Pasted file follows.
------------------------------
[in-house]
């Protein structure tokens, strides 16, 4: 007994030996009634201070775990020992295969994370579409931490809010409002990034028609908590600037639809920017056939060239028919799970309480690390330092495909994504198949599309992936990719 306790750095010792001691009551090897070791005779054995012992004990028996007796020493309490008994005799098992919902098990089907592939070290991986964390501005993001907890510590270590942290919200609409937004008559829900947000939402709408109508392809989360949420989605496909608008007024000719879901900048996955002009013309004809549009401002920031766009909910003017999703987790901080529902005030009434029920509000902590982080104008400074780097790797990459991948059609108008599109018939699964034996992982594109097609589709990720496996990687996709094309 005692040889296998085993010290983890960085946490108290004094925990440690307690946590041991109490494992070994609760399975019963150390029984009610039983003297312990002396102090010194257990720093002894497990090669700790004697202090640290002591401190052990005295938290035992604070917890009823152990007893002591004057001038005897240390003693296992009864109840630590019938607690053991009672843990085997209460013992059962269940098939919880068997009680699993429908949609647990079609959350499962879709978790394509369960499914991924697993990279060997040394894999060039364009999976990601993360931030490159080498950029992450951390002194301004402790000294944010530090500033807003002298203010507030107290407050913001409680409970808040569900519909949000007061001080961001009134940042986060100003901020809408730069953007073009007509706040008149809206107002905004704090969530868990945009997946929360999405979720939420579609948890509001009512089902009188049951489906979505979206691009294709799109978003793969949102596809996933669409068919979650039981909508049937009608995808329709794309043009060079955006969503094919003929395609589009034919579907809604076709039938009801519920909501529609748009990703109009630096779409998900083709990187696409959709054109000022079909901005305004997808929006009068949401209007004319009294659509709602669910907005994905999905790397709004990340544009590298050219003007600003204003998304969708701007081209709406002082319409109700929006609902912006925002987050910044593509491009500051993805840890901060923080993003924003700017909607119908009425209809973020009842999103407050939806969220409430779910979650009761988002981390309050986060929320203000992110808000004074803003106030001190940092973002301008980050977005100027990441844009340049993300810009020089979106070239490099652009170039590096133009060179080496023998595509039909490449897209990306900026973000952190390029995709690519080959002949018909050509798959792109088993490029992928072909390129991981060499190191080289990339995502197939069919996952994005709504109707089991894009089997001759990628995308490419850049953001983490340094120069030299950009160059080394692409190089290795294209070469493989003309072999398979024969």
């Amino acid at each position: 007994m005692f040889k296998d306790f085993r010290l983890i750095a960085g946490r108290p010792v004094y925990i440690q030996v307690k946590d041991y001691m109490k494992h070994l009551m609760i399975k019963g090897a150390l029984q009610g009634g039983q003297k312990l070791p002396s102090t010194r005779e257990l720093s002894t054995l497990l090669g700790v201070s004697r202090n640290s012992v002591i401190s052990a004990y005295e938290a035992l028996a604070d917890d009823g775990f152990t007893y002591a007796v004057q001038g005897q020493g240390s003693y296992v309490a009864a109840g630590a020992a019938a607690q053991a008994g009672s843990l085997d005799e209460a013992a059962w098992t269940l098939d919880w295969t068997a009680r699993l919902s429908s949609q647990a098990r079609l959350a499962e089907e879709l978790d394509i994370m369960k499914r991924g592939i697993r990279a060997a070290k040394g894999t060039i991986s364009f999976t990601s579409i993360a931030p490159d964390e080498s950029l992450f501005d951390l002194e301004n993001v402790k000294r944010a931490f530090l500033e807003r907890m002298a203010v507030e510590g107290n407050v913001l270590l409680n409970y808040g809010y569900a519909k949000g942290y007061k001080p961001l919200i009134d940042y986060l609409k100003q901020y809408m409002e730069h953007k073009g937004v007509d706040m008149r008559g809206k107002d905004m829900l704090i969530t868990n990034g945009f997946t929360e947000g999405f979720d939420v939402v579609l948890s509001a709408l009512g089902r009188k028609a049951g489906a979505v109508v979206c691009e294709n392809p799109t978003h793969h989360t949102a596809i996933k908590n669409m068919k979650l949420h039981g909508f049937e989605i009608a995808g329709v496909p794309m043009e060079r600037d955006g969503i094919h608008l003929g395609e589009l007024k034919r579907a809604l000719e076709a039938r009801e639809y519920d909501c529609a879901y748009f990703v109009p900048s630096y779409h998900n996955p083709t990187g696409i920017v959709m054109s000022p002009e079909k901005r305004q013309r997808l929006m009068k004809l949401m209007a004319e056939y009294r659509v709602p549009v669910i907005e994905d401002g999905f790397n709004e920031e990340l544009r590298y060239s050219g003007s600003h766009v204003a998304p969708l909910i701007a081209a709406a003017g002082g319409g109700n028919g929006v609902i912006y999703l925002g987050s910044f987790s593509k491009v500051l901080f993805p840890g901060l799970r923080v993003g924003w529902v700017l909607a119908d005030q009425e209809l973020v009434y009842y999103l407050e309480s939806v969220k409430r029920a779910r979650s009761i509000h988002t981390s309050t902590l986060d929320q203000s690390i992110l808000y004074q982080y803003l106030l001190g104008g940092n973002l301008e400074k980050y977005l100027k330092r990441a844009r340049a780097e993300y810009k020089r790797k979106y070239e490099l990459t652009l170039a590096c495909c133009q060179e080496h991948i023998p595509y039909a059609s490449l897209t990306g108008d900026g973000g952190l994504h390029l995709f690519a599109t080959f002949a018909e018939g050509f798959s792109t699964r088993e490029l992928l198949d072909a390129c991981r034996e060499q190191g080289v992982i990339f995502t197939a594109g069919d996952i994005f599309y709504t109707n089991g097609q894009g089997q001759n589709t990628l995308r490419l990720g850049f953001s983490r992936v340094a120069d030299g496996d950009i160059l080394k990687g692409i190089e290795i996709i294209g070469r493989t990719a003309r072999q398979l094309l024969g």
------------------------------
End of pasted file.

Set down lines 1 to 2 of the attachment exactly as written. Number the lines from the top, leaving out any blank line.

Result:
[in-house]
């Protein structure tokens, strides 16, 4: 007994030996009634201070775990020992295969994370579409931490809010409002990034028609908590600037639809920017056939060239028919799970309480690390330092495909994504198949599309992936990719 306790750095010792001691009551090897070791005779054995012992004990028996007796020493309490008994005799098992919902098990089907592939070290991986964390501005993001907890510590270590942290919200609409937004008559829900947000939402709408109508392809989360949420989605496909608008007024000719879901900048996955002009013309004809549009401002920031766009909910003017999703987790901080529902005030009434029920509000902590982080104008400074780097790797990459991948059609108008599109018939699964034996992982594109097609589709990720496996990687996709094309 005692040889296998085993010290983890960085946490108290004094925990440690307690946590041991109490494992070994609760399975019963150390029984009610039983003297312990002396102090010194257990720093002894497990090669700790004697202090640290002591401190052990005295938290035992604070917890009823152990007893002591004057001038005897240390003693296992009864109840630590019938607690053991009672843990085997209460013992059962269940098939919880068997009680699993429908949609647990079609959350499962879709978790394509369960499914991924697993990279060997040394894999060039364009999976990601993360931030490159080498950029992450951390002194301004402790000294944010530090500033807003002298203010507030107290407050913001409680409970808040569900519909949000007061001080961001009134940042986060100003901020809408730069953007073009007509706040008149809206107002905004704090969530868990945009997946929360999405979720939420579609948890509001009512089902009188049951489906979505979206691009294709799109978003793969949102596809996933669409068919979650039981909508049937009608995808329709794309043009060079955006969503094919003929395609589009034919579907809604076709039938009801519920909501529609748009990703109009630096779409998900083709990187696409959709054109000022079909901005305004997808929006009068949401209007004319009294659509709602669910907005994905999905790397709004990340544009590298050219003007600003204003998304969708701007081209709406002082319409109700929006609902912006925002987050910044593509491009500051993805840890901060923080993003924003700017909607119908009425209809973020009842999103407050939806969220409430779910979650009761988002981390309050986060929320203000992110808000004074803003106030001190940092973002301008980050977005100027990441844009340049993300810009020089979106070239490099652009170039590096133009060179080496023998595509039909490449897209990306900026973000952190390029995709690519080959002949018909050509798959792109088993490029992928072909390129991981060499190191080289990339995502197939069919996952994005709504109707089991894009089997001759990628995308490419850049953001983490340094120069030299950009160059080394692409190089290795294209070469493989003309072999398979024969």